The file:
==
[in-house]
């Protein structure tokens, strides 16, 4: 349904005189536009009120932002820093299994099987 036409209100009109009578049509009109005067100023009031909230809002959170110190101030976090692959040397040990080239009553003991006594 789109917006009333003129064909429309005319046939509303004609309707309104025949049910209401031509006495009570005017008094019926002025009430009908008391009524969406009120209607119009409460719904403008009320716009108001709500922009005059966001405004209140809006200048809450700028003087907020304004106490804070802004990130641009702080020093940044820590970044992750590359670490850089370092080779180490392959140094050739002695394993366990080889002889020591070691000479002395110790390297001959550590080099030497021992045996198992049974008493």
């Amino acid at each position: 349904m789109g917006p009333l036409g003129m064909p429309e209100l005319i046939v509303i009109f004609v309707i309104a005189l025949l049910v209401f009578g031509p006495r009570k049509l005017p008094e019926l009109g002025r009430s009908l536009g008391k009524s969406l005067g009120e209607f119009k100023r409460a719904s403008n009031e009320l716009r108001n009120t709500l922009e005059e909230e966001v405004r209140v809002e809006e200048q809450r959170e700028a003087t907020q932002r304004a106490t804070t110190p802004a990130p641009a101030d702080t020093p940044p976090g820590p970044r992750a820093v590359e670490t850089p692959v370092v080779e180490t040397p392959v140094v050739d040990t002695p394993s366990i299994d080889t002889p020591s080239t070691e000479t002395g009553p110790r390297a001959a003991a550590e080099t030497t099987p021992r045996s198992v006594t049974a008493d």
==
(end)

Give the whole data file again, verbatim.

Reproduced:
[in-house]
């Protein structure tokens, strides 16, 4: 349904005189536009009120932002820093299994099987 036409209100009109009578049509009109005067100023009031909230809002959170110190101030976090692959040397040990080239009553003991006594 789109917006009333003129064909429309005319046939509303004609309707309104025949049910209401031509006495009570005017008094019926002025009430009908008391009524969406009120209607119009409460719904403008009320716009108001709500922009005059966001405004209140809006200048809450700028003087907020304004106490804070802004990130641009702080020093940044820590970044992750590359670490850089370092080779180490392959140094050739002695394993366990080889002889020591070691000479002395110790390297001959550590080099030497021992045996198992049974008493």
């Amino acid at each position: 349904m789109g917006p009333l036409g003129m064909p429309e209100l005319i046939v509303i009109f004609v309707i309104a005189l025949l049910v209401f009578g031509p006495r009570k049509l005017p008094e019926l009109g002025r009430s009908l536009g008391k009524s969406l005067g009120e209607f119009k100023r409460a719904s403008n009031e009320l716009r108001n009120t709500l922009e005059e909230e966001v405004r209140v809002e809006e200048q809450r959170e700028a003087t907020q932002r304004a106490t804070t110190p802004a990130p641009a101030d702080t020093p940044p976090g820590p970044r992750a820093v590359e670490t850089p692959v370092v080779e180490t040397p392959v140094v050739d040990t002695p394993s366990i299994d080889t002889p020591s080239t070691e000479t002395g009553p110790r390297a001959a003991a550590e080099t030497t099987p021992r045996s198992v006594t049974a008493d």